In fact, now here was a thought. Maybe it was time to consider sheltered housing, just for respite care, temporary-like, while he fixed the old house up. What about that nice place in Cerberus?
Marj and Reg might have been bewildered and befuddled much of the time, but they knew their elder son well enough, and dug in. Meeting unexpected resistance, Bob tried another tactic: any more of this silly fuss and nonsense, and he would get them made wards of the state.
‘Then you’ll have to do what you’re told, for your own good. They’ll put you in a home. Separate homes, probably …’
In one of her increasingly rare lucid moments, Marj had weighed up the odds, and found them not in their favour. Their minds were being eaten away by dementia, she knew. Soon they would be defenceless against their predatory son. Something must be done, and quickly. She decided on a course of action, then took it.
It had been a bright autumn morning, mist rising from the river, magpies carolling. She caught up with her firstborn son, the bitter fruit of her womb, in the old orchard. Hearing her slow, dragging footsteps, he turned to face her, squinting into the sun.
The old couple soon forgot their guest in the woodshed. He simply passed into oblivion.
That winter, Reg went too, gently and at ease, sitting by the waters of Lethe on a sunny winter’s afternoon. A smile on his lips and a cold cup of tea by his side.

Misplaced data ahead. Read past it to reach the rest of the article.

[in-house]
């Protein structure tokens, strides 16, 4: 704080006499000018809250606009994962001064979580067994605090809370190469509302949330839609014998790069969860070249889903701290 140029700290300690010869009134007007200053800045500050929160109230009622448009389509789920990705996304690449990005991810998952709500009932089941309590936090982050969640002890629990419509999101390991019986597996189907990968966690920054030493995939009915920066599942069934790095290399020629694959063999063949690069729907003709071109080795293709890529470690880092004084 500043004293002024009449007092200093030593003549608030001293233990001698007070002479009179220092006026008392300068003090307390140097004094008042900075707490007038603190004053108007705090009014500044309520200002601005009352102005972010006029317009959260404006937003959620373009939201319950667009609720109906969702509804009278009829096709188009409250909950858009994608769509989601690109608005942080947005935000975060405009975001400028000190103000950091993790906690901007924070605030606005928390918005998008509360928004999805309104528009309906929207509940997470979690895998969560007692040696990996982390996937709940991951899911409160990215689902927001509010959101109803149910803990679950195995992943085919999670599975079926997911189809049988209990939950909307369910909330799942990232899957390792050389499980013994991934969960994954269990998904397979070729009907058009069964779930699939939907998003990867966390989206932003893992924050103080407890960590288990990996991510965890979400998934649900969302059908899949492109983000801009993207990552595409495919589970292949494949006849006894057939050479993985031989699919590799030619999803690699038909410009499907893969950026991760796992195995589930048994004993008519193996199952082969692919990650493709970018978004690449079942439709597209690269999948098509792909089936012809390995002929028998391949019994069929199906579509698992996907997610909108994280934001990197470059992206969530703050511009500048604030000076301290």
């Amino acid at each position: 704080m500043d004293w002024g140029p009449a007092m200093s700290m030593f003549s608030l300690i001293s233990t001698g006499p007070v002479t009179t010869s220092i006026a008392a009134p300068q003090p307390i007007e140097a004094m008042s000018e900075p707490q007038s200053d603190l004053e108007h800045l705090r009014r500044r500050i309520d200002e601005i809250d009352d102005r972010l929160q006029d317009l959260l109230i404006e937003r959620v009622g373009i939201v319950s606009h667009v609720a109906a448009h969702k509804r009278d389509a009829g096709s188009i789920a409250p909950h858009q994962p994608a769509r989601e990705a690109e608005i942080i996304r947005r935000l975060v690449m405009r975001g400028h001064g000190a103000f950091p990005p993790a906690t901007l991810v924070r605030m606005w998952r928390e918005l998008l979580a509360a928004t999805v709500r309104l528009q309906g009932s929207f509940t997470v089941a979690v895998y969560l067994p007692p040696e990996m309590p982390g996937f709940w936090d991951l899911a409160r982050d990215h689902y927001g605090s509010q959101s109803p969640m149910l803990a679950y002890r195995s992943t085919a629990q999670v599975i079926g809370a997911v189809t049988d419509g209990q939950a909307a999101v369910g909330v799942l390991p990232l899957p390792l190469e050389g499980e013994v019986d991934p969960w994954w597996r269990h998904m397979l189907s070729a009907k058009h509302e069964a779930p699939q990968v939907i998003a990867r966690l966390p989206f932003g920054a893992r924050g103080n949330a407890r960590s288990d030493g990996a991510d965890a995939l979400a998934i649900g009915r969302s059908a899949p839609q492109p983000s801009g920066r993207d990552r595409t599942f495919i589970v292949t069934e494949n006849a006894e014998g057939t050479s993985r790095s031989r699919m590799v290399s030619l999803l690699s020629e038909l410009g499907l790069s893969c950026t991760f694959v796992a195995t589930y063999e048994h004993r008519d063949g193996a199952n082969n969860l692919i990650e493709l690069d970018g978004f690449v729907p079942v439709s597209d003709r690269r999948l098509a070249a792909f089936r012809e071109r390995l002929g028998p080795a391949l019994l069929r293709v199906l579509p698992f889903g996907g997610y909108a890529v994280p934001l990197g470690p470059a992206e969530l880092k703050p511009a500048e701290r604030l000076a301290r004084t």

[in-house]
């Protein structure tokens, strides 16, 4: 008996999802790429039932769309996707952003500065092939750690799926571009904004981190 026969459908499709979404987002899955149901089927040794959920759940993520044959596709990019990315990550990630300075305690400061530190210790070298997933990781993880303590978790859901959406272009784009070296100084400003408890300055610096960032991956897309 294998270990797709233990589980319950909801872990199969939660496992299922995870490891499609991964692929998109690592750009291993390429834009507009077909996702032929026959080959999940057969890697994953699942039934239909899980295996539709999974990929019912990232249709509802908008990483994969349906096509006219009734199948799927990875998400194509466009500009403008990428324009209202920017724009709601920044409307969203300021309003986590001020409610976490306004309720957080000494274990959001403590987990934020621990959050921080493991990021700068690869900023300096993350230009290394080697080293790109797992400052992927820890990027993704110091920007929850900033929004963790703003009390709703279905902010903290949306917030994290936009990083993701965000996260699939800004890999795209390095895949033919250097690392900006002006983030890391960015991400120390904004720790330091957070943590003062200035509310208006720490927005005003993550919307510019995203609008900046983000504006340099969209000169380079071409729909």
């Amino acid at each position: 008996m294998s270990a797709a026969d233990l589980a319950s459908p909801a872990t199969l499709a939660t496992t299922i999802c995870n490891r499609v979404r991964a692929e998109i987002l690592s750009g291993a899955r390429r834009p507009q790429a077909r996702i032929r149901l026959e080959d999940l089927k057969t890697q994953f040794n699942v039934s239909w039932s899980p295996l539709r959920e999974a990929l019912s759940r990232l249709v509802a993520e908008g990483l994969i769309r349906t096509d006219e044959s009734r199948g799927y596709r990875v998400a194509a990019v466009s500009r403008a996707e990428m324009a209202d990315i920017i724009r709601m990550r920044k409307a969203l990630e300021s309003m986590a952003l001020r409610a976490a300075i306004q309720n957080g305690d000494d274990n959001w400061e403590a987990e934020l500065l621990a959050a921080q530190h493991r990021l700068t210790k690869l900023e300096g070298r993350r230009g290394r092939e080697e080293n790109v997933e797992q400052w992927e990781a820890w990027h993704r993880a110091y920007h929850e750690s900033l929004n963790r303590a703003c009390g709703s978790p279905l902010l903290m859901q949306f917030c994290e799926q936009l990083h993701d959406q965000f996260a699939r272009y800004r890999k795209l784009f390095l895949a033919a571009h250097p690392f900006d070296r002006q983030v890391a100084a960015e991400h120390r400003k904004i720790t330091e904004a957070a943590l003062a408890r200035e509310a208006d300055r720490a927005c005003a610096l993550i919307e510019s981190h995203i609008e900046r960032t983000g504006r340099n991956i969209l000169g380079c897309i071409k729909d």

Marj took a few pills; said her prayers; sat with her life’s love and followed him peacefully into the realm of shadows. A passing angler found their cold forms the next morning, snuggled together.
The cause of death was clear. No other party was implicated and the investigation was cursory.
Son Andy came home at last, for the joint funeral. His Canadian wife Celia followed later with their two teenage girls. Doing a routine check of the house and its derelict outbuildings, Andy forced the woodshed door and received a nasty shock.
The forensic team spent half a day around the homestead, packed up and returned to Melbourne. The blame was laid with the gangland associates of elder son Bob, who had broken parole two years previously and was presumed still on the run. Clearly the old couple themselves were not involved: unthinkable.
There was a brief flurry in the media on account of the grisly nature of bikie ‘enforcer’ Wesley James McKenzie’s end. Really, though, who cared that much about another gangland murder?
Celia said they couldn’t possibly move into the homestead, not after that. Uggh. Just imagine!
That spring, Andy was prevailed upon to get the tall grass in the old orchard slashed at last. The CFAdeemed it a serious fire hazard and the shire issued a stern final warning.
The orchard was half-mown when the contractor found Bob. Or what two years of sun, wind, rain, ravens, rats and blowflies had left of him.
Empty eye sockets gazed up at the sky. His mouth still wore the contemptuous grin it had assumed upon seeing the shotgun in his mother’s frail hands – moments before eight 00 lead pellets tore open his chest.
Thank you for reading ‘Lethe’. I hope that you enjoyed it. Next week, we’re off on another adventure with Steve Fendt’s Tall and Tiny Tales …
CWA – Country Women’s Association
CFA – Country Fire Authority, the Victorian volunteer fire service
shire (Aus.) – rural local government